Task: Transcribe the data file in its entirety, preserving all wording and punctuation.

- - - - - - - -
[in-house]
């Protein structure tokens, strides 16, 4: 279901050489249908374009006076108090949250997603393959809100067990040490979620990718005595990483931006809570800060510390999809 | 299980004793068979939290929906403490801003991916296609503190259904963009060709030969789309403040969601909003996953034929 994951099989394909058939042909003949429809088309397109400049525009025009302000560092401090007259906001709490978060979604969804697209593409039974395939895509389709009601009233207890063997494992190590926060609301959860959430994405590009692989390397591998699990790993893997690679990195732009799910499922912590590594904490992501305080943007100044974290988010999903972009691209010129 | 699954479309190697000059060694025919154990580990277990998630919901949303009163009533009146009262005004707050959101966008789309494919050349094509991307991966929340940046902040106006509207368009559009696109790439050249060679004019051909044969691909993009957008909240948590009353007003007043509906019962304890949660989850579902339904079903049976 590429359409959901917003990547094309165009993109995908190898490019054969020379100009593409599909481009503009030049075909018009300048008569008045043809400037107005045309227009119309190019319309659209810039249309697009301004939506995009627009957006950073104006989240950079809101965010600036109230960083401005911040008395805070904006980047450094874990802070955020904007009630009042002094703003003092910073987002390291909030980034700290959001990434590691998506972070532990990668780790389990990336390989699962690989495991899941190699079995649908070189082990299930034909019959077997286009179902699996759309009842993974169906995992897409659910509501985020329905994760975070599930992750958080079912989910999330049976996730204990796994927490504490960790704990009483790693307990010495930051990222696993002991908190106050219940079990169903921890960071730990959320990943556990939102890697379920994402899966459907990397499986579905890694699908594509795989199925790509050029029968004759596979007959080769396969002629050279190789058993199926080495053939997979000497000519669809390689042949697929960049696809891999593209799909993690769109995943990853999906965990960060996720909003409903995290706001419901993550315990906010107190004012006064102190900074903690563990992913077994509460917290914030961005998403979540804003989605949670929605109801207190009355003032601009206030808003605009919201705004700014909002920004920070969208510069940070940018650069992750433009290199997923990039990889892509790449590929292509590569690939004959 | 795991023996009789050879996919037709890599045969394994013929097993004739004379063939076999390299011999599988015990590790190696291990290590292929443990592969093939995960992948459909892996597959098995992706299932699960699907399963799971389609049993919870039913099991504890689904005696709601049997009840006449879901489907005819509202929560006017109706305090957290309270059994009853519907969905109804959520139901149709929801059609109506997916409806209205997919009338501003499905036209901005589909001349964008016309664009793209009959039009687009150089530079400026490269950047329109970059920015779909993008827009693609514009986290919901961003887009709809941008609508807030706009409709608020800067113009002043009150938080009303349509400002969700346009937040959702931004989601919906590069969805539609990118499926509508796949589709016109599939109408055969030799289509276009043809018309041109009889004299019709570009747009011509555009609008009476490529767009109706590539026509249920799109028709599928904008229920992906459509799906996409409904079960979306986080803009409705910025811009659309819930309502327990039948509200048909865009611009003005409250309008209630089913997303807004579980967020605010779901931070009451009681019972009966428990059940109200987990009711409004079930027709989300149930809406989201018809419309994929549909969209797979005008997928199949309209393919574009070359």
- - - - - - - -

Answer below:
[in-house]
């Protein structure tokens, strides 16, 4: 279901050489249908374009006076108090949250997603393959809100067990040490979620990718005595990483931006809570800060510390999809 | 299980004793068979939290929906403490801003991916296609503190259904963009060709030969789309403040969601909003996953034929 994951099989394909058939042909003949429809088309397109400049525009025009302000560092401090007259906001709490978060979604969804697209593409039974395939895509389709009601009233207890063997494992190590926060609301959860959430994405590009692989390397591998699990790993893997690679990195732009799910499922912590590594904490992501305080943007100044974290988010999903972009691209010129 | 699954479309190697000059060694025919154990580990277990998630919901949303009163009533009146009262005004707050959101966008789309494919050349094509991307991966929340940046902040106006509207368009559009696109790439050249060679004019051909044969691909993009957008909240948590009353007003007043509906019962304890949660989850579902339904079903049976 590429359409959901917003990547094309165009993109995908190898490019054969020379100009593409599909481009503009030049075909018009300048008569008045043809400037107005045309227009119309190019319309659209810039249309697009301004939506995009627009957006950073104006989240950079809101965010600036109230960083401005911040008395805070904006980047450094874990802070955020904007009630009042002094703003003092910073987002390291909030980034700290959001990434590691998506972070532990990668780790389990990336390989699962690989495991899941190699079995649908070189082990299930034909019959077997286009179902699996759309009842993974169906995992897409659910509501985020329905994760975070599930992750958080079912989910999330049976996730204990796994927490504490960790704990009483790693307990010495930051990222696993002991908190106050219940079990169903921890960071730990959320990943556990939102890697379920994402899966459907990397499986579905890694699908594509795989199925790509050029029968004759596979007959080769396969002629050279190789058993199926080495053939997979000497000519669809390689042949697929960049696809891999593209799909993690769109995943990853999906965990960060996720909003409903995290706001419901993550315990906010107190004012006064102190900074903690563990992913077994509460917290914030961005998403979540804003989605949670929605109801207190009355003032601009206030808003605009919201705004700014909002920004920070969208510069940070940018650069992750433009290199997923990039990889892509790449590929292509590569690939004959 | 795991023996009789050879996919037709890599045969394994013929097993004739004379063939076999390299011999599988015990590790190696291990290590292929443990592969093939995960992948459909892996597959098995992706299932699960699907399963799971389609049993919870039913099991504890689904005696709601049997009840006449879901489907005819509202929560006017109706305090957290309270059994009853519907969905109804959520139901149709929801059609109506997916409806209205997919009338501003499905036209901005589909001349964008016309664009793209009959039009687009150089530079400026490269950047329109970059920015779909993008827009693609514009986290919901961003887009709809941008609508807030706009409709608020800067113009002043009150938080009303349509400002969700346009937040959702931004989601919906590069969805539609990118499926509508796949589709016109599939109408055969030799289509276009043809018309041109009889004299019709570009747009011509555009609008009476490529767009109706590539026509249920799109028709599928904008229920992906459509799906996409409904079960979306986080803009409705910025811009659309819930309502327990039948509200048909865009611009003005409250309008209630089913997303807004579980967020605010779901931070009451009681019972009966428990059940109200987990009711409004079930027709989300149930809406989201018809419309994929549909969209797979005008997928199949309209393919574009070359």